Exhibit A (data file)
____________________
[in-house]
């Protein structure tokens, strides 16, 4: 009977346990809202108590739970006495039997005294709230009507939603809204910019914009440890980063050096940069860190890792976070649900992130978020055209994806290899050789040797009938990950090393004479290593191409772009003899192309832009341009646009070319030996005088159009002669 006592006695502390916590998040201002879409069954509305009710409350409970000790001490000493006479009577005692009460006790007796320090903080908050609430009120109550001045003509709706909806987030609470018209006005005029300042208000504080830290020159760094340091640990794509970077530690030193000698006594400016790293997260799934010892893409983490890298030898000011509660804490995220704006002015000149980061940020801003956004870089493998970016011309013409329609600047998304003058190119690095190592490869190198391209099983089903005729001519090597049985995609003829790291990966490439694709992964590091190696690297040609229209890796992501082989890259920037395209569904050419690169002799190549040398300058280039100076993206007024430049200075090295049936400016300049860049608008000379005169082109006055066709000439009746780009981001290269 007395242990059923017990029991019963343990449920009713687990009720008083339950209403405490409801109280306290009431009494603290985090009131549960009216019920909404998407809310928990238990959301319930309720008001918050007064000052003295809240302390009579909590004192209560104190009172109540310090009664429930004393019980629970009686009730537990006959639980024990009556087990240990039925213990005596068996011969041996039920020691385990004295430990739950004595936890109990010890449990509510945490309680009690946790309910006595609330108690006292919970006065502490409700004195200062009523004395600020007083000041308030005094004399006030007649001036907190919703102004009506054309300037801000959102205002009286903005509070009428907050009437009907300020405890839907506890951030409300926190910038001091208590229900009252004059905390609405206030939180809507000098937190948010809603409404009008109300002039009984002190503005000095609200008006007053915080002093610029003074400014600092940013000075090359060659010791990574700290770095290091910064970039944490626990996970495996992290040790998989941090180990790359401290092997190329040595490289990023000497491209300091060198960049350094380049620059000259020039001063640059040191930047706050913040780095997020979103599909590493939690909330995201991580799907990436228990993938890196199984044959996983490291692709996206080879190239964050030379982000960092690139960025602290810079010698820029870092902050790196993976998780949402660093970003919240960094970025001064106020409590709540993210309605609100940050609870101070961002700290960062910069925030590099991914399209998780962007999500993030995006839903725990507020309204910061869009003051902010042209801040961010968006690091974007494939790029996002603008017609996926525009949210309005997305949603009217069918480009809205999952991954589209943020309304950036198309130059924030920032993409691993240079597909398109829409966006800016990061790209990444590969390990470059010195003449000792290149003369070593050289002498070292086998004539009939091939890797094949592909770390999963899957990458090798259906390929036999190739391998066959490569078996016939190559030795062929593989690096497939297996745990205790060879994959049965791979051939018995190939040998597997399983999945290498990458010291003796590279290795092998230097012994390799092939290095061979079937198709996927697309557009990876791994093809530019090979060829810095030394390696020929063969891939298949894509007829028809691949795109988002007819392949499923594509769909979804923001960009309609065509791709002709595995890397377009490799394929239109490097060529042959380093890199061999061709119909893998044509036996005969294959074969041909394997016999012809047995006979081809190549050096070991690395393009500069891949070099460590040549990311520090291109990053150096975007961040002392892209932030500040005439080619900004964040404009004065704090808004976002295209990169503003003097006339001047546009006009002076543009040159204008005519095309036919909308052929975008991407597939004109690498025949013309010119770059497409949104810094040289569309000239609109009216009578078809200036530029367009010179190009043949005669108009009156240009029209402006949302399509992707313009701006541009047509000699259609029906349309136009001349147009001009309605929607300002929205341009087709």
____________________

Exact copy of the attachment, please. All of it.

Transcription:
[in-house]
């Protein structure tokens, strides 16, 4: 009977346990809202108590739970006495039997005294709230009507939603809204910019914009440890980063050096940069860190890792976070649900992130978020055209994806290899050789040797009938990950090393004479290593191409772009003899192309832009341009646009070319030996005088159009002669 006592006695502390916590998040201002879409069954509305009710409350409970000790001490000493006479009577005692009460006790007796320090903080908050609430009120109550001045003509709706909806987030609470018209006005005029300042208000504080830290020159760094340091640990794509970077530690030193000698006594400016790293997260799934010892893409983490890298030898000011509660804490995220704006002015000149980061940020801003956004870089493998970016011309013409329609600047998304003058190119690095190592490869190198391209099983089903005729001519090597049985995609003829790291990966490439694709992964590091190696690297040609229209890796992501082989890259920037395209569904050419690169002799190549040398300058280039100076993206007024430049200075090295049936400016300049860049608008000379005169082109006055066709000439009746780009981001290269 007395242990059923017990029991019963343990449920009713687990009720008083339950209403405490409801109280306290009431009494603290985090009131549960009216019920909404998407809310928990238990959301319930309720008001918050007064000052003295809240302390009579909590004192209560104190009172109540310090009664429930004393019980629970009686009730537990006959639980024990009556087990240990039925213990005596068996011969041996039920020691385990004295430990739950004595936890109990010890449990509510945490309680009690946790309910006595609330108690006292919970006065502490409700004195200062009523004395600020007083000041308030005094004399006030007649001036907190919703102004009506054309300037801000959102205002009286903005509070009428907050009437009907300020405890839907506890951030409300926190910038001091208590229900009252004059905390609405206030939180809507000098937190948010809603409404009008109300002039009984002190503005000095609200008006007053915080002093610029003074400014600092940013000075090359060659010791990574700290770095290091910064970039944490626990996970495996992290040790998989941090180990790359401290092997190329040595490289990023000497491209300091060198960049350094380049620059000259020039001063640059040191930047706050913040780095997020979103599909590493939690909330995201991580799907990436228990993938890196199984044959996983490291692709996206080879190239964050030379982000960092690139960025602290810079010698820029870092902050790196993976998780949402660093970003919240960094970025001064106020409590709540993210309605609100940050609870101070961002700290960062910069925030590099991914399209998780962007999500993030995006839903725990507020309204910061869009003051902010042209801040961010968006690091974007494939790029996002603008017609996926525009949210309005997305949603009217069918480009809205999952991954589209943020309304950036198309130059924030920032993409691993240079597909398109829409966006800016990061790209990444590969390990470059010195003449000792290149003369070593050289002498070292086998004539009939091939890797094949592909770390999963899957990458090798259906390929036999190739391998066959490569078996016939190559030795062929593989690096497939297996745990205790060879994959049965791979051939018995190939040998597997399983999945290498990458010291003796590279290795092998230097012994390799092939290095061979079937198709996927697309557009990876791994093809530019090979060829810095030394390696020929063969891939298949894509007829028809691949795109988002007819392949499923594509769909979804923001960009309609065509791709002709595995890397377009490799394929239109490097060529042959380093890199061999061709119909893998044509036996005969294959074969041909394997016999012809047995006979081809190549050096070991690395393009500069891949070099460590040549990311520090291109990053150096975007961040002392892209932030500040005439080619900004964040404009004065704090808004976002295209990169503003003097006339001047546009006009002076543009040159204008005519095309036919909308052929975008991407597939004109690498025949013309010119770059497409949104810094040289569309000239609109009216009578078809200036530029367009010179190009043949005669108009009156240009029209402006949302399509992707313009701006541009047509000699259609029906349309136009001349147009001009309605929607300002929205341009087709």